Husbands, love your wives, just as Christ loved the church and gave himself up for her to make her holy….
At the particular moment he read, I was staring at the floor. My face flushed and I started sweating profusely. Within a minute or so my undershirt was soaked. I have never felt more embarrassed in my life. I was certain that everyone knew that I was not loving my wife as I should. I was sure they were all now staring at me. I couldn’t look up—I didn’t want to. A powerful force of true moral guilt swept over me. It was the first time I recall feeling what I later came to understand was conviction of sin. But I didn’t know what to do with it. I soldiered on.
In his sermons, the pastor was telling me about Jesus in a way I had never considered—-a personal God interested in me personally.
As we drove away from church one Sunday in August, 1973, I was picking on Patsy for something I cannot now remember. Something inside of me snapped. I finally came to the end of myself. I pulled out my white handkerchief and surrendered. I prayed, "God I just can’t do this anymore. I’m a sinful man, and I need you to save me. Jesus, I surrender my life to you, and ask you to come into my life and change me." I have never been the same.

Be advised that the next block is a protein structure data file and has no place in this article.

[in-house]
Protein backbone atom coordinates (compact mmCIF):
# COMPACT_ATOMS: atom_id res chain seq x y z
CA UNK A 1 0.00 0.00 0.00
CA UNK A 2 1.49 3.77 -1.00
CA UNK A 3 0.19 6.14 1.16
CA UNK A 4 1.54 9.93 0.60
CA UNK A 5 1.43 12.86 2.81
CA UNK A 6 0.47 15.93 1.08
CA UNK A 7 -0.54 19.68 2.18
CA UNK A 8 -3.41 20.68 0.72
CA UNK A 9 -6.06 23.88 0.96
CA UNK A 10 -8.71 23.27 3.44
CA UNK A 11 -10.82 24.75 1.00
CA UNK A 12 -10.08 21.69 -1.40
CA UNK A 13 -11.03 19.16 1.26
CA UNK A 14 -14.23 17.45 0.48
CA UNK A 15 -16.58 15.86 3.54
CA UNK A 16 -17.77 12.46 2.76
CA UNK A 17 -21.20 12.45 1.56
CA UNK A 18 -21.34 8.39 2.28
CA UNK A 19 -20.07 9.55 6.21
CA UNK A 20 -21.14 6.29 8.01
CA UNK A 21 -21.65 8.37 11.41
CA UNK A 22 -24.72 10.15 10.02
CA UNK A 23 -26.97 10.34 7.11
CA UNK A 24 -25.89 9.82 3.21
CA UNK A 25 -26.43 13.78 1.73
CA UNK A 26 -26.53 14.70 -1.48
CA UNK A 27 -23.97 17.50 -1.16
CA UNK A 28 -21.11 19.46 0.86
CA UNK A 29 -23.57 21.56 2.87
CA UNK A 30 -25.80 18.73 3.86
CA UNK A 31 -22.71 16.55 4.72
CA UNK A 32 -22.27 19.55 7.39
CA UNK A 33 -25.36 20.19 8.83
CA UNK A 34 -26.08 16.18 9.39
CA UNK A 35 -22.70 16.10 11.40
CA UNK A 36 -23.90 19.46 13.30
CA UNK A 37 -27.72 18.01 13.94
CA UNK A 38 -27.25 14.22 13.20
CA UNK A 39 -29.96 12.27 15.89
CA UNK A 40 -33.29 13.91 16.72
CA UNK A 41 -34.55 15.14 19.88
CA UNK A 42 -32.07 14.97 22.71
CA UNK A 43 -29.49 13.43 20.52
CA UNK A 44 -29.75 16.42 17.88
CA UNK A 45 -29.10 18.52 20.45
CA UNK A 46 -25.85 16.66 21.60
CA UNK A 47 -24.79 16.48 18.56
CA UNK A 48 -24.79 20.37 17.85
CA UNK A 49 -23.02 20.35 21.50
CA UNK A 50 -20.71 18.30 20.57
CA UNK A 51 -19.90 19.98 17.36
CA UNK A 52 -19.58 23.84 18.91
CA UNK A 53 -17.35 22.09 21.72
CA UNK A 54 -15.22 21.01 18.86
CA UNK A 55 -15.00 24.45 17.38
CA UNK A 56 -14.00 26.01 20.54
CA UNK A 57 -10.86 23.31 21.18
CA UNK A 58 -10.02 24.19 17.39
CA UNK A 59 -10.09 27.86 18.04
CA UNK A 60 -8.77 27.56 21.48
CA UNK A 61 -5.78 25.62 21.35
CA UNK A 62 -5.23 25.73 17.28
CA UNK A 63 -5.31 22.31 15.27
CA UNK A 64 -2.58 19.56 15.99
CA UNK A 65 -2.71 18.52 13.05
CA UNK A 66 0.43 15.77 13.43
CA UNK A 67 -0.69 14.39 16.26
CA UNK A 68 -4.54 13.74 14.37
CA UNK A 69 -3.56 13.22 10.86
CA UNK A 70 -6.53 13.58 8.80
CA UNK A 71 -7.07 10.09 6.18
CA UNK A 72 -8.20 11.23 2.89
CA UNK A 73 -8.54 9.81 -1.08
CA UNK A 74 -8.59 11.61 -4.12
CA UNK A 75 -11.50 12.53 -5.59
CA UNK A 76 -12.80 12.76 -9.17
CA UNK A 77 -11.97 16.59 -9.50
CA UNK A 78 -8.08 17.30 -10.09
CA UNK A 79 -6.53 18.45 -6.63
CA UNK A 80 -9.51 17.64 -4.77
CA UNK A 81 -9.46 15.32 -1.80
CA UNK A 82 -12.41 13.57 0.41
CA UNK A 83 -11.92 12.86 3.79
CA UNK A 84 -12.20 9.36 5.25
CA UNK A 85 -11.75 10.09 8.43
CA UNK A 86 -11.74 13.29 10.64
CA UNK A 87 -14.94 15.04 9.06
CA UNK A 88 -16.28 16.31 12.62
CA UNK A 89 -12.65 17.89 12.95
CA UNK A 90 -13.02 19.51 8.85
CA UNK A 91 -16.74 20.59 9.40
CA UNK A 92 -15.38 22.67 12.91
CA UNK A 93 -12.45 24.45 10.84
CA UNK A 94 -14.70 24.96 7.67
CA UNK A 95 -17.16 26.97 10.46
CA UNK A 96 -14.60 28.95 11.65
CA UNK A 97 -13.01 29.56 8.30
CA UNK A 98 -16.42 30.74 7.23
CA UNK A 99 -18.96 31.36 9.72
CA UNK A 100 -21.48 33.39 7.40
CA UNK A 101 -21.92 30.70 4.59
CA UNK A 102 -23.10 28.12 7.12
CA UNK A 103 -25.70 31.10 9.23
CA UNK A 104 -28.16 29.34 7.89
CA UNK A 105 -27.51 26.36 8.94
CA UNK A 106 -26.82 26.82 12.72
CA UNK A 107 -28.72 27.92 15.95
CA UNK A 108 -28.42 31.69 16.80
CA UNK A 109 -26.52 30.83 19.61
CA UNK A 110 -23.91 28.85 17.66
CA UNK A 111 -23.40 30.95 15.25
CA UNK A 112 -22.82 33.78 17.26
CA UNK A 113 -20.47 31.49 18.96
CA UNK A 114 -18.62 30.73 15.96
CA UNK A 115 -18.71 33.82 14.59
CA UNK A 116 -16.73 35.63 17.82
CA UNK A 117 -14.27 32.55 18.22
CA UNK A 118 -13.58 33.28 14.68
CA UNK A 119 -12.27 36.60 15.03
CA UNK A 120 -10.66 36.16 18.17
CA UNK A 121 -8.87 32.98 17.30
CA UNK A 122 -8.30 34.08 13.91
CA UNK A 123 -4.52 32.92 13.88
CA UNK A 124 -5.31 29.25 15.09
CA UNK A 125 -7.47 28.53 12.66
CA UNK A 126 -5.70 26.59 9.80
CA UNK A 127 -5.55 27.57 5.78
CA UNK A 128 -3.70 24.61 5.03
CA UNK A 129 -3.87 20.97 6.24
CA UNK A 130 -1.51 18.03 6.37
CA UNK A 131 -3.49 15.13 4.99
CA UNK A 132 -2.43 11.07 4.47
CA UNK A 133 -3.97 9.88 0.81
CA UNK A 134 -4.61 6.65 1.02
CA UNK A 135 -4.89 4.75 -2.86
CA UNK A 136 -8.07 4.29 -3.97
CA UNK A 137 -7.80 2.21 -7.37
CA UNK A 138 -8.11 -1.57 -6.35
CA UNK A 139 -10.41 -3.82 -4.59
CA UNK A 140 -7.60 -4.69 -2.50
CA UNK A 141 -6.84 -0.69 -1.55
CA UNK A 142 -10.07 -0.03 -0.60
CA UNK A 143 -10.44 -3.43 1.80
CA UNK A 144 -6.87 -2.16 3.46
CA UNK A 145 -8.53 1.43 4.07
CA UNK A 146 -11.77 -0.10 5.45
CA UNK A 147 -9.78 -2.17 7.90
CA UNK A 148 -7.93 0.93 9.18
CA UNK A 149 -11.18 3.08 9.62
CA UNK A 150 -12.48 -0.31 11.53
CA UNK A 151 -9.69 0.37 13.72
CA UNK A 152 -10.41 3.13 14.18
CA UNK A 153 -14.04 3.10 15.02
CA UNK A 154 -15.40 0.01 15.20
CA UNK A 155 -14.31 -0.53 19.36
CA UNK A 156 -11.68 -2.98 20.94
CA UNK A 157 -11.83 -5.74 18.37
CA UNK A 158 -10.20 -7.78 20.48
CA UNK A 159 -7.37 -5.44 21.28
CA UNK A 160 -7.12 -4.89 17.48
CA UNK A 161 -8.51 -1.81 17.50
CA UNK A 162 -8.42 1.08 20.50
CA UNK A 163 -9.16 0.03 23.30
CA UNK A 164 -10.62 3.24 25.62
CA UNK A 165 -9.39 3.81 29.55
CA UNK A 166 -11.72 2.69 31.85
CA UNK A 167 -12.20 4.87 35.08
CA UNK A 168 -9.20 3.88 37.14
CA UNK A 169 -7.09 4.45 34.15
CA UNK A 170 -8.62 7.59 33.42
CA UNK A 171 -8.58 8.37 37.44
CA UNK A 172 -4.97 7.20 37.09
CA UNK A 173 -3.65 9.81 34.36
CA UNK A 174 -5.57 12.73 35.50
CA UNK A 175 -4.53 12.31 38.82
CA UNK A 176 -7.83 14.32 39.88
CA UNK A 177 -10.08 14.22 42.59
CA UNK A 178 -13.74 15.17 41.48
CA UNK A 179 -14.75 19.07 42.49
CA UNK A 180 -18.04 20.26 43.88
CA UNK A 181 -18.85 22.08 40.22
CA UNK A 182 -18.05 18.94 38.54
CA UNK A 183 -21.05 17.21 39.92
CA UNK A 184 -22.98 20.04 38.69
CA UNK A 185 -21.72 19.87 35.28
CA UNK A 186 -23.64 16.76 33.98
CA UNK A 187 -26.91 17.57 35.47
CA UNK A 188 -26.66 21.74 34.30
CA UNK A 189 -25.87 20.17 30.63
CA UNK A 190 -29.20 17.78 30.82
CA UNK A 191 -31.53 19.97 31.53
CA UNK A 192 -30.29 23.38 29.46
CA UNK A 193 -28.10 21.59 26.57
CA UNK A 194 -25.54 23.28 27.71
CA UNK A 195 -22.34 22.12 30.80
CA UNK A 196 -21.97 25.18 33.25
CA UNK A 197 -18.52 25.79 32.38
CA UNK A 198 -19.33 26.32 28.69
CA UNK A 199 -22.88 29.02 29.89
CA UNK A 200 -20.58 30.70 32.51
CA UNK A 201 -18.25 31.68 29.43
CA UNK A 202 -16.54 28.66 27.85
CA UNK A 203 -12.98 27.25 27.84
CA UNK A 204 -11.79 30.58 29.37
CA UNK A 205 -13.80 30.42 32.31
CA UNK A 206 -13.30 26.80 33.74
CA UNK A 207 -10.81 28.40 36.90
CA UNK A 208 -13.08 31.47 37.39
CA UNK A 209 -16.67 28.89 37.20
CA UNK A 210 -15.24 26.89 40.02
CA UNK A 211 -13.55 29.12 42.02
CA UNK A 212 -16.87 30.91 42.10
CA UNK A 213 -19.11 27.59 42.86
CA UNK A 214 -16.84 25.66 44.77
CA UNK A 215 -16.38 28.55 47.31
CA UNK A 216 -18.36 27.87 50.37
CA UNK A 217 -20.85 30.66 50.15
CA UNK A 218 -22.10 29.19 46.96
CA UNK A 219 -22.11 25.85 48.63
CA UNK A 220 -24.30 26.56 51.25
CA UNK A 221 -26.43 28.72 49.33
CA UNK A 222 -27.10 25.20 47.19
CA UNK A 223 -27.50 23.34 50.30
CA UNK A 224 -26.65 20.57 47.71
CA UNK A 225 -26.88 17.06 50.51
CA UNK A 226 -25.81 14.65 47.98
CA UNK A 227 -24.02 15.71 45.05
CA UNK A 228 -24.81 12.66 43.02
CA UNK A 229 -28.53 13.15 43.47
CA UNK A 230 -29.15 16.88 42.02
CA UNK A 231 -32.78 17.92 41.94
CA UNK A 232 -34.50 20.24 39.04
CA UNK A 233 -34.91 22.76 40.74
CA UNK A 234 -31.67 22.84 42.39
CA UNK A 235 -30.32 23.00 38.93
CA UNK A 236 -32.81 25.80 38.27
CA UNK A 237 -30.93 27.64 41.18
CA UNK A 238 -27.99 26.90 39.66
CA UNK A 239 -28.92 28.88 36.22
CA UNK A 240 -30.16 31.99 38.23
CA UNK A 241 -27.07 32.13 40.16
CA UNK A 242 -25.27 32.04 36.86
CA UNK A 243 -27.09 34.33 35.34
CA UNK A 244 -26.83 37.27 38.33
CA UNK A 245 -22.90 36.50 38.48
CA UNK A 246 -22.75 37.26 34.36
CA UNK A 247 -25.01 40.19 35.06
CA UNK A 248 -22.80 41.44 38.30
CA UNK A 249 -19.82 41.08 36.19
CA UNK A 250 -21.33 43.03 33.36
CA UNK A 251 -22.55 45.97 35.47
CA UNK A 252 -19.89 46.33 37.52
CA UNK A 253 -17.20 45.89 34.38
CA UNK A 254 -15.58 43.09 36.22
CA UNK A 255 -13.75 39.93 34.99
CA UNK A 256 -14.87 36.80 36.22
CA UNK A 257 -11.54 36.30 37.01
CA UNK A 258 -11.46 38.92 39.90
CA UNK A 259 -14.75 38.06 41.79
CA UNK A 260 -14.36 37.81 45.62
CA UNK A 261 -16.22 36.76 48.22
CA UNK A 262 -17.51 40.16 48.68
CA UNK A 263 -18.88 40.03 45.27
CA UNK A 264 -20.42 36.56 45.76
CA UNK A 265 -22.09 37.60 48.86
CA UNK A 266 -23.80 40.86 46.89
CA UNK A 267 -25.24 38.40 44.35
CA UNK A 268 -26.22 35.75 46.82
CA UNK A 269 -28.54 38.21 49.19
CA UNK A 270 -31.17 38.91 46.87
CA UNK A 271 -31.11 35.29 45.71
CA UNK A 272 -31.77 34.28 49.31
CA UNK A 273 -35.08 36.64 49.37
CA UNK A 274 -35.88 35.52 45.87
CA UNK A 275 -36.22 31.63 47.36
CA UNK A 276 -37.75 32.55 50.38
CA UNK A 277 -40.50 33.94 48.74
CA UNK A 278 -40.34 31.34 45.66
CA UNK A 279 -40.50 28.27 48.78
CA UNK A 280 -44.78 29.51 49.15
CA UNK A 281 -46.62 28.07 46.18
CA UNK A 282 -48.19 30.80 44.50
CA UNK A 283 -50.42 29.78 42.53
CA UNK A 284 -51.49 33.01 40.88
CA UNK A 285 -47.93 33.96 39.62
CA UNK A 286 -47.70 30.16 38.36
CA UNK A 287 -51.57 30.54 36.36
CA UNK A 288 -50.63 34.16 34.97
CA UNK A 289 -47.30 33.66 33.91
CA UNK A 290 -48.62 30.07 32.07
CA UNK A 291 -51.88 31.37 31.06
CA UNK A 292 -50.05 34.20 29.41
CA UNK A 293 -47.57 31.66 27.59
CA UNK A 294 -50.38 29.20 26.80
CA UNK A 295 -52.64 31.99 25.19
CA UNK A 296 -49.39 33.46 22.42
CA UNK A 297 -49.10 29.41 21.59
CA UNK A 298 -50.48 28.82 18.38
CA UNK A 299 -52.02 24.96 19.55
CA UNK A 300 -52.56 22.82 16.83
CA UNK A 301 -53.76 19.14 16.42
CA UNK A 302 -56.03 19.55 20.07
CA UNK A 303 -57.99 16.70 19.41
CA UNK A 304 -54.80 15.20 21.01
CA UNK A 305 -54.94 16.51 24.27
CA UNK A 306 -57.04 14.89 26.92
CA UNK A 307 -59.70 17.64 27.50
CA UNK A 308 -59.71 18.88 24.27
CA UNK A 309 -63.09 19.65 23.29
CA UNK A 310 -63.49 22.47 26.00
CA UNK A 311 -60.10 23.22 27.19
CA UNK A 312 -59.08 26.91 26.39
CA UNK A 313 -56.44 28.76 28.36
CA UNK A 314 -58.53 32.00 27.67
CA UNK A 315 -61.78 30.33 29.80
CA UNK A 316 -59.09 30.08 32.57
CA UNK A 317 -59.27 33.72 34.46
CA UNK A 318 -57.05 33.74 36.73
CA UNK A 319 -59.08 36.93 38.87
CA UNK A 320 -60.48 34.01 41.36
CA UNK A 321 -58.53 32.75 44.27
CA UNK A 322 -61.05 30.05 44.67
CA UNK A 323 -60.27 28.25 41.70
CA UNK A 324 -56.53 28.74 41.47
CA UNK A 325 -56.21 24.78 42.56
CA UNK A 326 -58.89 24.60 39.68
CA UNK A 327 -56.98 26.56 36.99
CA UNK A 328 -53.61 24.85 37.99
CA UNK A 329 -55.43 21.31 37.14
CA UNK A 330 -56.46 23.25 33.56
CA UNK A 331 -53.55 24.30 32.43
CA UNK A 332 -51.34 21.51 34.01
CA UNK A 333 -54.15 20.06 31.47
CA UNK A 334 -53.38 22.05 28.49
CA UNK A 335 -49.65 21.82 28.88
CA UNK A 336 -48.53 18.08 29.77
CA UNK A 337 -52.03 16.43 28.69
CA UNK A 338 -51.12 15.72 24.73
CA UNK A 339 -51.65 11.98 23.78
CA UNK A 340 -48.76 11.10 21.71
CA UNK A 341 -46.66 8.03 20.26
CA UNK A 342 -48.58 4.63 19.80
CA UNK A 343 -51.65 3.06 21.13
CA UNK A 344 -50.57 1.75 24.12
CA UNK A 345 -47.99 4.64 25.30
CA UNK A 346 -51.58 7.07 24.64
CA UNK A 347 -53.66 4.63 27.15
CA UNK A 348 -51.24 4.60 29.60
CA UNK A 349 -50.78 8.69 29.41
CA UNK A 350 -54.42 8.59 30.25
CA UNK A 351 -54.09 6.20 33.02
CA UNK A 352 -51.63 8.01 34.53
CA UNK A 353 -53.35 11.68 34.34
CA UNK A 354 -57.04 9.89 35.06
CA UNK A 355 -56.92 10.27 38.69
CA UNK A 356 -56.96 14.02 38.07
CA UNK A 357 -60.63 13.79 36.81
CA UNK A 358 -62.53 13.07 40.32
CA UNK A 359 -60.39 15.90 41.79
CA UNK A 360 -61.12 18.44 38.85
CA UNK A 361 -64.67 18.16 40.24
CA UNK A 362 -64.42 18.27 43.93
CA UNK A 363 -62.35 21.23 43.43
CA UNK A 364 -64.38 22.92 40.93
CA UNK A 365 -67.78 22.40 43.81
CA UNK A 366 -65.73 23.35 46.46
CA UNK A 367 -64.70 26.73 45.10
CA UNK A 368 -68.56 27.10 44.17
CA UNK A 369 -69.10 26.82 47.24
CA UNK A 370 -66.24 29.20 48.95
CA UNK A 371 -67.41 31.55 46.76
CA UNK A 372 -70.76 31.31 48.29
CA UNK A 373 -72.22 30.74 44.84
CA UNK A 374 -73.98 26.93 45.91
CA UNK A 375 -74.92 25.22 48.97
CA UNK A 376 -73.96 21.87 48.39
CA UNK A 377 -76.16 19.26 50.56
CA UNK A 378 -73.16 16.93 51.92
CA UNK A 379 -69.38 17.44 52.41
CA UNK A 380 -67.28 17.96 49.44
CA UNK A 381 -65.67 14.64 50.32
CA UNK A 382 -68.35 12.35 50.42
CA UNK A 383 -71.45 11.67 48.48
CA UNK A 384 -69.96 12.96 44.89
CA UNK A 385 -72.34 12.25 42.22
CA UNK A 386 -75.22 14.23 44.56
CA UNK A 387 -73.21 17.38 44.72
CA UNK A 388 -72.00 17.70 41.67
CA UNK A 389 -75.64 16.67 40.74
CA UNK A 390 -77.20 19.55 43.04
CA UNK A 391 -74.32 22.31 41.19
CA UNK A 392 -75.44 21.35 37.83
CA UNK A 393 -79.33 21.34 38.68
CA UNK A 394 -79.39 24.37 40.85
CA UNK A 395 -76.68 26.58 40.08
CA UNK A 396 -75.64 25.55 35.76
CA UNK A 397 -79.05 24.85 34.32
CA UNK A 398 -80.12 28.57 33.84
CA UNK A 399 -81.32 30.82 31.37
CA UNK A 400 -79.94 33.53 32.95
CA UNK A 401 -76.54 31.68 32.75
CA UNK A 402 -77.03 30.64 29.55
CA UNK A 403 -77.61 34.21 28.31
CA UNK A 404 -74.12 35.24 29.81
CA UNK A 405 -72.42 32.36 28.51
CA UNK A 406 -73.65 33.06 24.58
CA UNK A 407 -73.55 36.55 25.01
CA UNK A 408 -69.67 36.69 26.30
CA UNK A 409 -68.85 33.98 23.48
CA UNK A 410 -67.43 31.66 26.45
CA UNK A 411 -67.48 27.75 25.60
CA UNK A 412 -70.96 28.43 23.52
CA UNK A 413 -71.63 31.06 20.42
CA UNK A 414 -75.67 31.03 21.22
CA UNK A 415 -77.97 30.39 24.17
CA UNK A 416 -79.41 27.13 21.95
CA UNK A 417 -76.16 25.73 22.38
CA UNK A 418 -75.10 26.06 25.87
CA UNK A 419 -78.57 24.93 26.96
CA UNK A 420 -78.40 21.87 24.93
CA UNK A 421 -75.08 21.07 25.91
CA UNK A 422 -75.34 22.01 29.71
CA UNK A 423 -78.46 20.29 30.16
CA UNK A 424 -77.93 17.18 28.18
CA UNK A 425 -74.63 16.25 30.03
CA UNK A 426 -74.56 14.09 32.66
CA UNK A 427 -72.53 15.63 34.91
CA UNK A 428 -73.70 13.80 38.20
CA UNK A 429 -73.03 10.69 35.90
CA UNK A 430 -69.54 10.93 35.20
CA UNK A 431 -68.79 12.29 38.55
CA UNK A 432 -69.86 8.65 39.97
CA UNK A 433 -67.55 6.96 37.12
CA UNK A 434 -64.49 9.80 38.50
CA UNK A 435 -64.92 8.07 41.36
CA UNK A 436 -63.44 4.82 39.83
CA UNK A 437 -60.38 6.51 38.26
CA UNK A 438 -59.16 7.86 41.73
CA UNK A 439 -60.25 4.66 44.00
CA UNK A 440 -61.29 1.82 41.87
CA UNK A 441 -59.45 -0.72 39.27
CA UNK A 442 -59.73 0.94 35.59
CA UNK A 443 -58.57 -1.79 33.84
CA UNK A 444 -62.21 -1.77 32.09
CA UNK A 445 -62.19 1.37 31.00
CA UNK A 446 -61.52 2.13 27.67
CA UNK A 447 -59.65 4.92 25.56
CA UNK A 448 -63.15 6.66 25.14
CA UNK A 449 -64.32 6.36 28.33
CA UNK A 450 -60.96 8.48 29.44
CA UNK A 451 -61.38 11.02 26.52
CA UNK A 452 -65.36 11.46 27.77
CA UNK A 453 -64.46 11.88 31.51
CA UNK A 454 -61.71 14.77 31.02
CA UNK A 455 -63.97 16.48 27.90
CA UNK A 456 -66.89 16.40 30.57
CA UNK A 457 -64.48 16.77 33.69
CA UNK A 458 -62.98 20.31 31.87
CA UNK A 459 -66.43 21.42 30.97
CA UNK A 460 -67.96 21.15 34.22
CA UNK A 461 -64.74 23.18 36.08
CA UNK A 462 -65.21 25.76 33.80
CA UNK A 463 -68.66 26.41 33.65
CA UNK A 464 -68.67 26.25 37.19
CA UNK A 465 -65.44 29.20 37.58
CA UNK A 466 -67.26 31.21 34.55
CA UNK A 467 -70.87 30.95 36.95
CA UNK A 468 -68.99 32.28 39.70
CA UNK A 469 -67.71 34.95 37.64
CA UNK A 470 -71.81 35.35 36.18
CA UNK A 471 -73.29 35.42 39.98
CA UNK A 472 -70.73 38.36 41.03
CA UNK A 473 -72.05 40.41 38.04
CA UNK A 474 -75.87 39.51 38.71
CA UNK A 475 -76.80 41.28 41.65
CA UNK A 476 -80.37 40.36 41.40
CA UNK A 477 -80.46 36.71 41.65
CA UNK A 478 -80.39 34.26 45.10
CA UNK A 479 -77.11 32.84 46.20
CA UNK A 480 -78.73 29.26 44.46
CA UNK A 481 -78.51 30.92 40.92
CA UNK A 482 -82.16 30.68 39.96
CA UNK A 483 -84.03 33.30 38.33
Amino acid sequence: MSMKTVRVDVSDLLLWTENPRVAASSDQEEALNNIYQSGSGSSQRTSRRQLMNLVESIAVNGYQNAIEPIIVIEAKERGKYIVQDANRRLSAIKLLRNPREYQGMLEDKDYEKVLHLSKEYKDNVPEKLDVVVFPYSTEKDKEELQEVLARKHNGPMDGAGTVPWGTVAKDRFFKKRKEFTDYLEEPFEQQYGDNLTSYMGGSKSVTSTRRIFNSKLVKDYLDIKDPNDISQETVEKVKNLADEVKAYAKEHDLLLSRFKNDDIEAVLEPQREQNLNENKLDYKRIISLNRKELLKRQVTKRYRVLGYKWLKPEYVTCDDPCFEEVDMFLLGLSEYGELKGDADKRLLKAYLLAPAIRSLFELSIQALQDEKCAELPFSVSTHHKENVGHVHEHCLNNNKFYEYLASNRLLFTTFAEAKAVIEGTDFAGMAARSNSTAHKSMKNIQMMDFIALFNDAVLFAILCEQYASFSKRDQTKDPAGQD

Of course, every man’s story is different in the details. But in another sense every man’s story is the same: the feelings…the futility…the pain…the lashing out…the drawing toward Jesus…the witnesses…the "hearing" of God’s word…the conviction of sin…the preaching of God’s Word…the coming to end of self.
Patrick Morley is the Founder and CEO of Man in the Mirror.